We examine the overshooting tops in the GEM simulation and especially the gravity wave breaking process that was found to primarily account for the water transport into the lower stratosphere in overshooting events. In our simulations, we find both the 1 and 0.25 km simulations generate similar structure of jumping cirrus to the previous studies (e.g., Wang et al., 2009, 2011). To illustrate the results, we show in Fig. 4 vertical cross section in Domain A at 19:46 UTC on 25 August from the 1 km simulation. In addition, two movies made from this simulation are included at https://doi.org/10.17632/8hry654mxr.2 (Qu, 2019).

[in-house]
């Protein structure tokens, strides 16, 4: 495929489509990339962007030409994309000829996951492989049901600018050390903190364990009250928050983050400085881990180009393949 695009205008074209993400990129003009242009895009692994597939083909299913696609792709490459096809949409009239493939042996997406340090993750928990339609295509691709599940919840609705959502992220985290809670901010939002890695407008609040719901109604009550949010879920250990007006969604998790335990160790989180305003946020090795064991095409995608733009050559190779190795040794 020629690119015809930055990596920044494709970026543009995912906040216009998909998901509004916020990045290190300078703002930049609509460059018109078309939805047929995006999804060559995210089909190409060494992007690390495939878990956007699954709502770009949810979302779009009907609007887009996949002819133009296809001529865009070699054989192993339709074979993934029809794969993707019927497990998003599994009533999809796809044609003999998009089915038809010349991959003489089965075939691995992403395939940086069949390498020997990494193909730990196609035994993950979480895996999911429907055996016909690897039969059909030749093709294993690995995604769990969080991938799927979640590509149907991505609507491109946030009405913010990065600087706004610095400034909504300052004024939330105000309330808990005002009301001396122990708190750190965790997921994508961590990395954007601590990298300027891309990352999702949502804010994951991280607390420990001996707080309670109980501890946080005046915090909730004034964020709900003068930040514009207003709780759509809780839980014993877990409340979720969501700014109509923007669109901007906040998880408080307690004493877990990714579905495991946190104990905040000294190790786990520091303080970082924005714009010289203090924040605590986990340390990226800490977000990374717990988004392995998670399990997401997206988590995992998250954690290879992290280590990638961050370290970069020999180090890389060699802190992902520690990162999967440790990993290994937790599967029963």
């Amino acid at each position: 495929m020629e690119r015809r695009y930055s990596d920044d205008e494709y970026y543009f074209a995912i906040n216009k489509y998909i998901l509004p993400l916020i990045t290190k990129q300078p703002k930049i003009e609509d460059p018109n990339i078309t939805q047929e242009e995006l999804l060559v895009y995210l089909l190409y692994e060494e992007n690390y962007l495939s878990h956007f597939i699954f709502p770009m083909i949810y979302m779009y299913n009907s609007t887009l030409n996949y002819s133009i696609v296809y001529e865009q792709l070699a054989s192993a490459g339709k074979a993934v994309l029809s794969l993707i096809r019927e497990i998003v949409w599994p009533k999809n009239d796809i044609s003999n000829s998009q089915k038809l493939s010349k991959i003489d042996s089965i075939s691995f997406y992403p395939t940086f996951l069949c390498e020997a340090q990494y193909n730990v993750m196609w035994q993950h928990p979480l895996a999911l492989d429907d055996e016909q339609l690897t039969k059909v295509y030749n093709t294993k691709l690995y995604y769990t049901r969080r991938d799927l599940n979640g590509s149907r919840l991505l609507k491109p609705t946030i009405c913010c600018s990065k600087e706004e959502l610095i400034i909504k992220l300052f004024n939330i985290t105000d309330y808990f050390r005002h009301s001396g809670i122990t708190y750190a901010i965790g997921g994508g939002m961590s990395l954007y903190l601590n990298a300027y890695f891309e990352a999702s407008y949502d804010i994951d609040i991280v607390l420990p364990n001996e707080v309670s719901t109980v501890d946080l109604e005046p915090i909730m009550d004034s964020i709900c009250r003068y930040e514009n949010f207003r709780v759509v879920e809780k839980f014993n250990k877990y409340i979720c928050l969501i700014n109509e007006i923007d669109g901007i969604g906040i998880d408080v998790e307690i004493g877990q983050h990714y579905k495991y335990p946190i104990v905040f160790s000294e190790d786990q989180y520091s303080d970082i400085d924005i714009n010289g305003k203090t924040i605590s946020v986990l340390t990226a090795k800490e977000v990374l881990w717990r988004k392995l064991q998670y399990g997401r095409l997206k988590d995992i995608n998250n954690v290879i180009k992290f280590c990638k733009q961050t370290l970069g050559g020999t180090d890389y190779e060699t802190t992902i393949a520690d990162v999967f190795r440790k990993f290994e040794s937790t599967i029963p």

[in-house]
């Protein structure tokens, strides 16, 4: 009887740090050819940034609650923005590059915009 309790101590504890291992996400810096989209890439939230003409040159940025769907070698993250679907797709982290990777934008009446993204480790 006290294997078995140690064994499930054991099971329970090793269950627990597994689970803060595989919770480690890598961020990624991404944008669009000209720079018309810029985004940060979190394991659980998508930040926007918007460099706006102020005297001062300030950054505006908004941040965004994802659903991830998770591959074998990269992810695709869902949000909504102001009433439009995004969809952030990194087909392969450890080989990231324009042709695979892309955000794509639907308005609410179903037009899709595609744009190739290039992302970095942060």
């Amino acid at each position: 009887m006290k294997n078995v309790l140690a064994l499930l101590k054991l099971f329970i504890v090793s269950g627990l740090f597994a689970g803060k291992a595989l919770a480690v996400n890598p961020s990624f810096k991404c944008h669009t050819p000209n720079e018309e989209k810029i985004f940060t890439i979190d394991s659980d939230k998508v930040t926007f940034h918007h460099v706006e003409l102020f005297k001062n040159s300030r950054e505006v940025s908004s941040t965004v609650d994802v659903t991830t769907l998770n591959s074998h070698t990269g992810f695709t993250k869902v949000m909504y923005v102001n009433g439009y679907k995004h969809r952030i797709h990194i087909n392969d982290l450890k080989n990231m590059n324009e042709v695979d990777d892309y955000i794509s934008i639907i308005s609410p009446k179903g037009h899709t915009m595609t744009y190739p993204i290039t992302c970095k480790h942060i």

Figure 4 shows a few key variables that highlight the impacts of overshooting tops and induced gravity wave breaking. Two overshooting tops are well identified between the longitudes of 95.94 and 95.57∘ W by the upward-extruding isentropic lines in Fig. 4a. The temperature within the overshooting tops is noticeably colder. To the right of the overshooting tops near 95.60∘ W, the region with overturned isentropic lines and convective instability ( is marked by a red circle. As found in previous studies (e.g., Wang, 2003; Wang et al., 2009, 2011), this instability develops in association with the breaking of gravity waves near the overshooting tops. The wave breaking leads to a sudden jump of air flow and transports both ice particles and water vapour upward into higher altitudes in the stratosphere, which is visible from the ice water content (IWC) and water vapour distributions in Fig. 4b and c. At the time shown in Fig. 4, the wave breaking region mentioned above is forming a jumping cirrus patch that is marked by the red arrows. Two other jumping cirrus, formed earlier, can be found near 96.10 and 95.75∘ W, as marked by the two magenta arrows. In our simulations, we find that the jumping cirrus can extend to 2 to 3 km above the tropopause (∼14.5 km, according to the World Meteorological Organization (WMO) definition, i.e., the altitude with lapse rates Γ decreased to 2 ∘C km−1 or less). The lower stratospheric regions around the jumping cirrus are also characterized by high water vapour concentrations (up to 20 ppmv; see Fig. 4c). The water vapour plumes generated are typically 10 km ×10 km2 or less in size. However, in some cases, continuously occurring overshooting produces aggregated plumes, which have a size as large as 30 km ×30 km2. The continuous development of the overshooting tops, breaking gravity waves and jumping cirrus are shown by the movie in Qu (2019). Ice plumes are also formed near the areas where the gravity wave breaking happens. Two sources are found: the direction transport of ice and the formation of ice under supersaturation conditions within humid plumes. Their sizes are generally smaller than those of the water vapour plumes because ice will be completely sublimated and sedimented within a short period of time, generally within 1 h.